Wednesday, May 31, 2006

Sunday afternoon

Tuesday, May 30, 2006

househunting cont'd

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the real live kitchen of the fancy house (the people still live there)

The househunting never went anywhere. There isn’t much on the market, and it didn’t take long to see all there is to see. I’ve already mentioned two that were finally the only two houses realistically considered. I still think about the possibilities of the old one: a spare room for my parents, sunlit office, Olympic-size playroom for the buka, arch, mudroom, doors. Doors are exactly what the other house, the fancy one on the fourth floor, lacks. And what the flat I’m in now lacks, among other things. Not that I’m crazy about doors, but something’s got to be done, to keep the cat on one side of the house and the buka on the other.

The real estate agents are a joke. They show up late, can’t find the key, open the door to the filthy, dusty, uncleaned remains of somebody’s life left behind, shadow you, but don’t offer a word. That’s if they bother to show up at all. The houses stink, are full of mess, and as hard as you try to imagine the possibilities (one even had a garden, full of citrus trees and artichokes), all you are left with is a whining voice in your head that says, “I don’t want to live in this stinky house!”

Properties sit empty. Realtors never call again. Nobody will buy, nobody can buy, unless the owner really decides he wants to sell (I’m convinced this is the real problem), in which case he or she should make a minimal effort at least.

So now I try to imagine the possibilities of not moving, of staying in my apartment -- a crib for the buka or a fold-out bed for my mom? There’s no room for both. Gifts are being amassed -- there’s no room for them either. But one thing the buka has taught me is that you can always make room if you have to. My belly gets bigger; I buy new clothes. To make room for the new clothes, I throw away the old ones. Maybe it’s time.

(do not) think pink

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About a month ago, I went to my doctor for a check-up. He squirted my belly, started poking around with his pointy ultrasound probe, and asked me, “Have we said anything about the sex?” I was alone (but I’m always alone) and I panicked a little. “Don’t tell me!” I shouted, but of course, I couldn’t drop it there.

“Did you see something?” I asked.

“I supect something,” he said.

“If you saw something, it must be a boy,” I said. And at that moment, I was sure it was a boy, despite the doctor’s delayed but diplomatic response.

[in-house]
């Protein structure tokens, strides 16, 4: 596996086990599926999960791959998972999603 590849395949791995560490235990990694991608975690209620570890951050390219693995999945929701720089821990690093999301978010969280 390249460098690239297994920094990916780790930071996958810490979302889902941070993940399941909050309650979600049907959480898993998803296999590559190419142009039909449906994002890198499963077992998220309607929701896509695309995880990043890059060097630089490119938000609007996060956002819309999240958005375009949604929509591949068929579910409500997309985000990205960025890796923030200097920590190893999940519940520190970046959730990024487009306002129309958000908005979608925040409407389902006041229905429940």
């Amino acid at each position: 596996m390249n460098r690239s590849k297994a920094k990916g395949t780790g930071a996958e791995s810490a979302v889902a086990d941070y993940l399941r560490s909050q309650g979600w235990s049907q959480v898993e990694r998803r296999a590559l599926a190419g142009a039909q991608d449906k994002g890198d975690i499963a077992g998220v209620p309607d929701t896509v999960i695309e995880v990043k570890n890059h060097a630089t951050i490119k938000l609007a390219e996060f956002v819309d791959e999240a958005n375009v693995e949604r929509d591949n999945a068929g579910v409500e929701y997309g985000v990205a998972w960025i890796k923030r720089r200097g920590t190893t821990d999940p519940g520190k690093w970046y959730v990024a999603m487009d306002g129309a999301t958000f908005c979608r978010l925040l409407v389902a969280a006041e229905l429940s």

“Oh no,” said Steph, when I told him later, ever the supportive friend. Everybody wanted a girl.

I decided to wait two weeks, til after Easter, when a more advanced ultrasound would show the sex for sure (and all the other organs, which were of much more interest to the doctors). I bought that time -- to think about boys, and disappointments, and names.

And it’s a girl. Healthy, long-legged, strong-willed. A sound sleeper. I want her dressed in white.

When I went back to my regular doctor, to proudly confirm what he already knew, he (uncannily) confirmed something that I already knew, something I had even written, in a declaratory email or two.

“Deep down,” he said, “everybody wants a girl.”

Sunday, May 28, 2006

Carpe diem (1943)

[Picture of Kenny with Al in the Philippines]

"They only saw each other once more, at an airfield in Lingayen Gulf, where they spent the day together going over old times, the war and Kenny's fiancé, whom he suspected of being unfaithful. The two would never see each other again."

[From The Life and Death of an Airman in the AAF, 1942-45.]

Wednesday, May 24, 2006


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... of the petty bourgeoisie

(It’s just a list, some items deadlier than others.)
[... and I took the liberty, with permission, of adding a couple of words, here and there. S.]

Gluttony: What I cut back on in salt, I make up for in sugar.

Wrath: I prefer to call it fury. It comes and goes.
[it lives inside]

Envy: Words, time, love. Genes.
[jealousy is the name of my beast]

Lust: A flushed cheek, in a love room close to home, or a morning all alone.

Sloth: Stay up all night, feel tired all day; the cat will take full advantage.
[snails have been known to walk as fast as I do]

Greed: I want the house: the arch, the windows, alabaster floors, ancient kitchen whose ridiculous drawers open over my head.
[I just want]

Pride: Finally, the right proportions. I wouldn’t hide it if I could.
[this one I'll keep to myself]

Tuesday, May 23, 2006

garden bego